As a blogger, I enjoy reading the comments we received from our followers. It is a great way to stay in touch with people across the country and exchange thoughts and ideas. One of the interesting trends I have noticed in our comment section is how students use our blog to attempt to contact authors we feature in our spotlights or book reviews to help them write book reports.
Here is a sampling of some of the comments we have received in regards to the book Slob by Ellen Potter:
- Hey thanks for writing this great book! I’m 13 year old boy and I just now finished the book and I was looking for somewhere I could leave a comment. Loved the ending, weird twist. Great book overall, any idea what the theme would be?
- Whats the resolution to this book?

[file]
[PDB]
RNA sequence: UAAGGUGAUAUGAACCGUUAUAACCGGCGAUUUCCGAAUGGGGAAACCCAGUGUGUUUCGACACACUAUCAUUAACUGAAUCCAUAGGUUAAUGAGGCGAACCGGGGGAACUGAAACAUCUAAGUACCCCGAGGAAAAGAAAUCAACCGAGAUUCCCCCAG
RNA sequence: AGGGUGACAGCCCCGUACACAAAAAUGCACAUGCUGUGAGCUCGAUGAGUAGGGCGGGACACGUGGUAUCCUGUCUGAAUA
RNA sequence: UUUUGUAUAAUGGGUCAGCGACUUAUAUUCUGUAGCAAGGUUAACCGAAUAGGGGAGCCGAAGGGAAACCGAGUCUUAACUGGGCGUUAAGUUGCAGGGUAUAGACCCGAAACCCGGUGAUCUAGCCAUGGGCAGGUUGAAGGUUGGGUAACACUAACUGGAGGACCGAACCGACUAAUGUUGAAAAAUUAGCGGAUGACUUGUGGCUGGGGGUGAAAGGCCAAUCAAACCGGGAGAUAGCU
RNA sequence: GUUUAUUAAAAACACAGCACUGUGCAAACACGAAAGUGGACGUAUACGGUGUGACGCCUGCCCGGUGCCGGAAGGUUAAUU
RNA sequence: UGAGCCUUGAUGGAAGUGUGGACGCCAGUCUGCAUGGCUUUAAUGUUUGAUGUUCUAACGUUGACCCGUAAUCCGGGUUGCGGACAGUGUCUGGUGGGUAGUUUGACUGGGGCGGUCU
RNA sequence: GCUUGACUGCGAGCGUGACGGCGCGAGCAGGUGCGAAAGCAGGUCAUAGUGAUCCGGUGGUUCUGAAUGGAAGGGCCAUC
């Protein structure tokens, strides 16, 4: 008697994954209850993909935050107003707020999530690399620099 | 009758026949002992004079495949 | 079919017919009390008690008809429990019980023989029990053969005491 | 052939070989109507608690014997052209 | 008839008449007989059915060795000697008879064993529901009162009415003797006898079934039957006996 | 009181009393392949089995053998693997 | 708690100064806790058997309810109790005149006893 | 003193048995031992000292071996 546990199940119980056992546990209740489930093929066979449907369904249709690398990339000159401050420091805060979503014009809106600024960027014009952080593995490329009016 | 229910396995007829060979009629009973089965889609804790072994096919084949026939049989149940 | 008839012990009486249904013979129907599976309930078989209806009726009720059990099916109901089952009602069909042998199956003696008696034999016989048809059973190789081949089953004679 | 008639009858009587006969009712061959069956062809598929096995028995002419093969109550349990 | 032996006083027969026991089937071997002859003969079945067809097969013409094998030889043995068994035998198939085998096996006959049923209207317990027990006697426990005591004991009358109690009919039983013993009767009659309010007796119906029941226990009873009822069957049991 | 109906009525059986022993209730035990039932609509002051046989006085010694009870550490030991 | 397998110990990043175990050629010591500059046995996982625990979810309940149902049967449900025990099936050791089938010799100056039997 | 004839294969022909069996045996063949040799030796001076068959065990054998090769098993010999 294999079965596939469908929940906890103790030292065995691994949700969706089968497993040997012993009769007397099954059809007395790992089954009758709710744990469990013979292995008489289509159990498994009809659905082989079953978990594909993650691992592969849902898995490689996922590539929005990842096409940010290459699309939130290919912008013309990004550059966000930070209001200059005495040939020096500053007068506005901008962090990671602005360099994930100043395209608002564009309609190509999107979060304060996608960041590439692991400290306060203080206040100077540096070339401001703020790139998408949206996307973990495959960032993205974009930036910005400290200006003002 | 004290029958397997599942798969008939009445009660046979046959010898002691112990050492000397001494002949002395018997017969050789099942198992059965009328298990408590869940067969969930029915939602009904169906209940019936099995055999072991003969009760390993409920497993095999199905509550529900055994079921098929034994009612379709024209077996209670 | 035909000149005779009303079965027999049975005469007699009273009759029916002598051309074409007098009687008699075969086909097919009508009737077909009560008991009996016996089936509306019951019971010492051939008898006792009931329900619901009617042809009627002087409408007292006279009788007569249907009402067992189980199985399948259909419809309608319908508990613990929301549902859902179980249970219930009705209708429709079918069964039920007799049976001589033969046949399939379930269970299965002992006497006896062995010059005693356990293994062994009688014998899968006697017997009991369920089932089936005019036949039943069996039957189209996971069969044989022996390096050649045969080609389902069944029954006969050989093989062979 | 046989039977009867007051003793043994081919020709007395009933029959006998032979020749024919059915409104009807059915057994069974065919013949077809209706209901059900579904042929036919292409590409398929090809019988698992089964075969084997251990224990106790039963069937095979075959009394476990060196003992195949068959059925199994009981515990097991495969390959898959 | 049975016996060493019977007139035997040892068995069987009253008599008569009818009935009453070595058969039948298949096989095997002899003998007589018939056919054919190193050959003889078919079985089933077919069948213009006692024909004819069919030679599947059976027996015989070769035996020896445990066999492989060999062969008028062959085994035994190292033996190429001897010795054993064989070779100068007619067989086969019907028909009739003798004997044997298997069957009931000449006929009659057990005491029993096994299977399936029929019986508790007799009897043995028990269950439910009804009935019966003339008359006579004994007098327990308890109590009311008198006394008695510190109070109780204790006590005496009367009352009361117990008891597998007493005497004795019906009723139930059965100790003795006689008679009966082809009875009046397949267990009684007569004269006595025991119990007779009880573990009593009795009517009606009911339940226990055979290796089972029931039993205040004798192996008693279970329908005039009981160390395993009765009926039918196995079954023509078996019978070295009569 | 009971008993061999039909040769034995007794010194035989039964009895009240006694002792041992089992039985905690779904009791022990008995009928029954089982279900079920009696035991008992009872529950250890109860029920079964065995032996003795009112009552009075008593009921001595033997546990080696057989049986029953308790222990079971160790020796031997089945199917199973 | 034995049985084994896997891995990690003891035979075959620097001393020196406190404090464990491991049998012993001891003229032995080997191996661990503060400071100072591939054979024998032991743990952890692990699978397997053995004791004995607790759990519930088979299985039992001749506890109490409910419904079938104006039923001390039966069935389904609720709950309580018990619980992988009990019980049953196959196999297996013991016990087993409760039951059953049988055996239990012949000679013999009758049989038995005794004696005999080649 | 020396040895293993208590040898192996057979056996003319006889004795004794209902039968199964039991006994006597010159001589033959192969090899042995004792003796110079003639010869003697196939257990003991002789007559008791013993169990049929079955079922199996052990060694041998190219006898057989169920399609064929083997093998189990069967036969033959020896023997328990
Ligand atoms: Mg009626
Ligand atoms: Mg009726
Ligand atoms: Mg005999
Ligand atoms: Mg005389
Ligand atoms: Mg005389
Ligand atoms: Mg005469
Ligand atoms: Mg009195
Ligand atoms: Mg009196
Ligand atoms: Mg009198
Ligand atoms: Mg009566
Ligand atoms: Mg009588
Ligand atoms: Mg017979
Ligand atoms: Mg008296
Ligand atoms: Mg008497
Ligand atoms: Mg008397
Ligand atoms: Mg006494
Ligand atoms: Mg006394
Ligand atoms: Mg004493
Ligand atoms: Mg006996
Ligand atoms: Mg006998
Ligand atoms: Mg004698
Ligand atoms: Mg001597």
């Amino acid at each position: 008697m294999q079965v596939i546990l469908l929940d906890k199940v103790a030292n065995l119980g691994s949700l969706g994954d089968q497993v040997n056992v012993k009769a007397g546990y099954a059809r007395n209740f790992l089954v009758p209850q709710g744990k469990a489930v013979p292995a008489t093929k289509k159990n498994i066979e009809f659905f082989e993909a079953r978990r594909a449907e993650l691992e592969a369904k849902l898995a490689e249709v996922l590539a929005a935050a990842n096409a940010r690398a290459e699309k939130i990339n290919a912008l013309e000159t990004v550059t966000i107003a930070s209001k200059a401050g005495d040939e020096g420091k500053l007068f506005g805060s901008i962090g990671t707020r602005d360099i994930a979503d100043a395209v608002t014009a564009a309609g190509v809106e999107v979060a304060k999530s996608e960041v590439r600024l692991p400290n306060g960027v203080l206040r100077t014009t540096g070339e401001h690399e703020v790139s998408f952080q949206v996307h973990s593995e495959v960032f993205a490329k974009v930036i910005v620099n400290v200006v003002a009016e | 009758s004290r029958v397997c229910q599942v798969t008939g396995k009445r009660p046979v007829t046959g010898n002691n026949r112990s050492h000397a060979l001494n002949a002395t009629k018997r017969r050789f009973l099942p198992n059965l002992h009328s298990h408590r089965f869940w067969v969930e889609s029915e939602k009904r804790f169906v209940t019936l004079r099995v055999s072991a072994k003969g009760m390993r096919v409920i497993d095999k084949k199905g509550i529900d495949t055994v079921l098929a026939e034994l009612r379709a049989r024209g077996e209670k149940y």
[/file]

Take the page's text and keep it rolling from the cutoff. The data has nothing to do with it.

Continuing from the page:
- hey ellen wat is the theme and symbolism of this book
I remember clearly when both of my sons had to do book reports for school and we struggled to help them figure out the theme or symbolism for their book. We certainly didn’t have email to contact the author or access to blogs to read reviews of the book. This new availability is contributing to what I call “The changing landscape of publishing.”
This new access also gives people the opportunity for information exchanges. Here is a little exchange we had in the comment section for the book Trash by Andy Mulligan:
- what is the mood?
- i know the mood will u tell me the theam if u know it and i will tell you the theam
So here is my question for you, do you think the access to technology helps or hurt a students learning? I’d love to hear what you have to say.
Writing on the Sidewalk